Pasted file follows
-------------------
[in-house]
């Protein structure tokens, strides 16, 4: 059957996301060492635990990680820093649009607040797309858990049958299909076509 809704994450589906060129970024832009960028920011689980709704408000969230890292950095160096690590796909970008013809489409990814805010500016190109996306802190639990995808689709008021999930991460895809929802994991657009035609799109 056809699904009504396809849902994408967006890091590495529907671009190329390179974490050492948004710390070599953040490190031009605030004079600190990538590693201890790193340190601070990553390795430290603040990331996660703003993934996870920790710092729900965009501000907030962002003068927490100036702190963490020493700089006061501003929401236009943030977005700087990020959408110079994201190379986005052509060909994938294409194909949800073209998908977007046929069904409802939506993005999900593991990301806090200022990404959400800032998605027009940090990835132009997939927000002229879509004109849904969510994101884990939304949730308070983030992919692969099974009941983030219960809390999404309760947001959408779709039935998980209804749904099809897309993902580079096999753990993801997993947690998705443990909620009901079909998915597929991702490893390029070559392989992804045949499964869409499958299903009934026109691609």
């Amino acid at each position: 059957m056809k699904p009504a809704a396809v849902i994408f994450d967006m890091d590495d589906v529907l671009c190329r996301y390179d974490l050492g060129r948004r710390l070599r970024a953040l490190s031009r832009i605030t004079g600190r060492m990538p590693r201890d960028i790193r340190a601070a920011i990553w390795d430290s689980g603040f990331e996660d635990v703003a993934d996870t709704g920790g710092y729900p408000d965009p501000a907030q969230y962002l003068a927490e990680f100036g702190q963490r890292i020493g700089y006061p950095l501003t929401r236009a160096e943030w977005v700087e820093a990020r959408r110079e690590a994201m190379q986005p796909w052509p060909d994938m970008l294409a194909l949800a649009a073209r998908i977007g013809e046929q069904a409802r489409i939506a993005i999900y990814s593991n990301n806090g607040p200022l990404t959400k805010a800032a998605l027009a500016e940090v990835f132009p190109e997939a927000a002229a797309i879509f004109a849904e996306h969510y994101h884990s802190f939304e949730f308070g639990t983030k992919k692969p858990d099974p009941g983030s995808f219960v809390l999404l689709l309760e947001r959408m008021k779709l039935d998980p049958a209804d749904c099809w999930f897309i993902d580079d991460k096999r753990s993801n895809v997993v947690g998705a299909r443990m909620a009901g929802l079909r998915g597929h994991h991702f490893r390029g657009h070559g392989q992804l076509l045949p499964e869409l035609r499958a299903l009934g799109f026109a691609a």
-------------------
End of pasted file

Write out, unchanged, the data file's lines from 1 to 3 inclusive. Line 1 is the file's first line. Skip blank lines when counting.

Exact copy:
[in-house]
């Protein structure tokens, strides 16, 4: 059957996301060492635990990680820093649009607040797309858990049958299909076509 809704994450589906060129970024832009960028920011689980709704408000969230890292950095160096690590796909970008013809489409990814805010500016190109996306802190639990995808689709008021999930991460895809929802994991657009035609799109 056809699904009504396809849902994408967006890091590495529907671009190329390179974490050492948004710390070599953040490190031009605030004079600190990538590693201890790193340190601070990553390795430290603040990331996660703003993934996870920790710092729900965009501000907030962002003068927490100036702190963490020493700089006061501003929401236009943030977005700087990020959408110079994201190379986005052509060909994938294409194909949800073209998908977007046929069904409802939506993005999900593991990301806090200022990404959400800032998605027009940090990835132009997939927000002229879509004109849904969510994101884990939304949730308070983030992919692969099974009941983030219960809390999404309760947001959408779709039935998980209804749904099809897309993902580079096999753990993801997993947690998705443990909620009901079909998915597929991702490893390029070559392989992804045949499964869409499958299903009934026109691609």
């Amino acid at each position: 059957m056809k699904p009504a809704a396809v849902i994408f994450d967006m890091d590495d589906v529907l671009c190329r996301y390179d974490l050492g060129r948004r710390l070599r970024a953040l490190s031009r832009i605030t004079g600190r060492m990538p590693r201890d960028i790193r340190a601070a920011i990553w390795d430290s689980g603040f990331e996660d635990v703003a993934d996870t709704g920790g710092y729900p408000d965009p501000a907030q969230y962002l003068a927490e990680f100036g702190q963490r890292i020493g700089y006061p950095l501003t929401r236009a160096e943030w977005v700087e820093a990020r959408r110079e690590a994201m190379q986005p796909w052509p060909d994938m970008l294409a194909l949800a649009a073209r998908i977007g013809e046929q069904a409802r489409i939506a993005i999900y990814s593991n990301n806090g607040p200022l990404t959400k805010a800032a998605l027009a500016e940090v990835f132009p190109e997939a927000a002229a797309i879509f004109a849904e996306h969510y994101h884990s802190f939304e949730f308070g639990t983030k992919k692969p858990d099974p009941g983030s995808f219960v809390l999404l689709l309760e947001r959408m008021k779709l039935d998980p049958a209804d749904c099809w999930f897309i993902d580079d991460k096999r753990s993801n895809v997993v947690g998705a299909r443990m909620a009901g929802l079909r998915g597929h994991h991702f490893r390029g657009h070559g392989q992804l076509l045949p499964e869409l035609r499958a299903l009934g799109f026109a691609a």